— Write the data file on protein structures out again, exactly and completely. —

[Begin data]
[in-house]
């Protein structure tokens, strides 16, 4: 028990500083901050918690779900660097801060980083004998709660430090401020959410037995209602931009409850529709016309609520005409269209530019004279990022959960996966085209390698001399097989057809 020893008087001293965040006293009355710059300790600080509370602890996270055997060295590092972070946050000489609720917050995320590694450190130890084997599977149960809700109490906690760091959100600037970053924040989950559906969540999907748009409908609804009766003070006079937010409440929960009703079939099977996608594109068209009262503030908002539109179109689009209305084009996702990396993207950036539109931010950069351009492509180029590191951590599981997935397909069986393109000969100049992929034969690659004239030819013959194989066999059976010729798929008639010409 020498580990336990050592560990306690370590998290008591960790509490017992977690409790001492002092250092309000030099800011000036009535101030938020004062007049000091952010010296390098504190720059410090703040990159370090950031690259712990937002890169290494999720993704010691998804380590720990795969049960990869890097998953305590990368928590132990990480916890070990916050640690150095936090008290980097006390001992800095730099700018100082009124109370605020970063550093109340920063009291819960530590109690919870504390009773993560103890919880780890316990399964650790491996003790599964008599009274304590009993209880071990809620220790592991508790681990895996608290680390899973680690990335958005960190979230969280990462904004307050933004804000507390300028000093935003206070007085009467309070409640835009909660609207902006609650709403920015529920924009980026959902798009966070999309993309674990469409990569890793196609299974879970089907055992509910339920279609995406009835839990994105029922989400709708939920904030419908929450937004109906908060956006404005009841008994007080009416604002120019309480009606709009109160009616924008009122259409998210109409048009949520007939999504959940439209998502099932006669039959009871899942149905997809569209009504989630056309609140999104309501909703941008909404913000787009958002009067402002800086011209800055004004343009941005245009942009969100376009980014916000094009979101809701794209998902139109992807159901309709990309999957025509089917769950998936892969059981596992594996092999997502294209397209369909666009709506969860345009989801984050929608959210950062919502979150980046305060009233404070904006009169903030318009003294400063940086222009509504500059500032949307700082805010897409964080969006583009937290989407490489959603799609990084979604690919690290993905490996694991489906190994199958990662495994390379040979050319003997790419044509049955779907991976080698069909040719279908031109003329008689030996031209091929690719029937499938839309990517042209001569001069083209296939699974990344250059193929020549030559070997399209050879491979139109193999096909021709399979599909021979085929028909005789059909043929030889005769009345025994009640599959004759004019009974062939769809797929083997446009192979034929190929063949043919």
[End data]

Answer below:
[in-house]
């Protein structure tokens, strides 16, 4: 028990500083901050918690779900660097801060980083004998709660430090401020959410037995209602931009409850529709016309609520005409269209530019004279990022959960996966085209390698001399097989057809 020893008087001293965040006293009355710059300790600080509370602890996270055997060295590092972070946050000489609720917050995320590694450190130890084997599977149960809700109490906690760091959100600037970053924040989950559906969540999907748009409908609804009766003070006079937010409440929960009703079939099977996608594109068209009262503030908002539109179109689009209305084009996702990396993207950036539109931010950069351009492509180029590191951590599981997935397909069986393109000969100049992929034969690659004239030819013959194989066999059976010729798929008639010409 020498580990336990050592560990306690370590998290008591960790509490017992977690409790001492002092250092309000030099800011000036009535101030938020004062007049000091952010010296390098504190720059410090703040990159370090950031690259712990937002890169290494999720993704010691998804380590720990795969049960990869890097998953305590990368928590132990990480916890070990916050640690150095936090008290980097006390001992800095730099700018100082009124109370605020970063550093109340920063009291819960530590109690919870504390009773993560103890919880780890316990399964650790491996003790599964008599009274304590009993209880071990809620220790592991508790681990895996608290680390899973680690990335958005960190979230969280990462904004307050933004804000507390300028000093935003206070007085009467309070409640835009909660609207902006609650709403920015529920924009980026959902798009966070999309993309674990469409990569890793196609299974879970089907055992509910339920279609995406009835839990994105029922989400709708939920904030419908929450937004109906908060956006404005009841008994007080009416604002120019309480009606709009109160009616924008009122259409998210109409048009949520007939999504959940439209998502099932006669039959009871899942149905997809569209009504989630056309609140999104309501909703941008909404913000787009958002009067402002800086011209800055004004343009941005245009942009969100376009980014916000094009979101809701794209998902139109992807159901309709990309999957025509089917769950998936892969059981596992594996092999997502294209397209369909666009709506969860345009989801984050929608959210950062919502979150980046305060009233404070904006009169903030318009003294400063940086222009509504500059500032949307700082805010897409964080969006583009937290989407490489959603799609990084979604690919690290993905490996694991489906190994199958990662495994390379040979050319003997790419044509049955779907991976080698069909040719279908031109003329008689030996031209091929690719029937499938839309990517042209001569001069083209296939699974990344250059193929020549030559070997399209050879491979139109193999096909021709399979599909021979085929028909005789059909043929030889005769009345025994009640599959004759004019009974062939769809797929083997446009192979034929190929063949043919």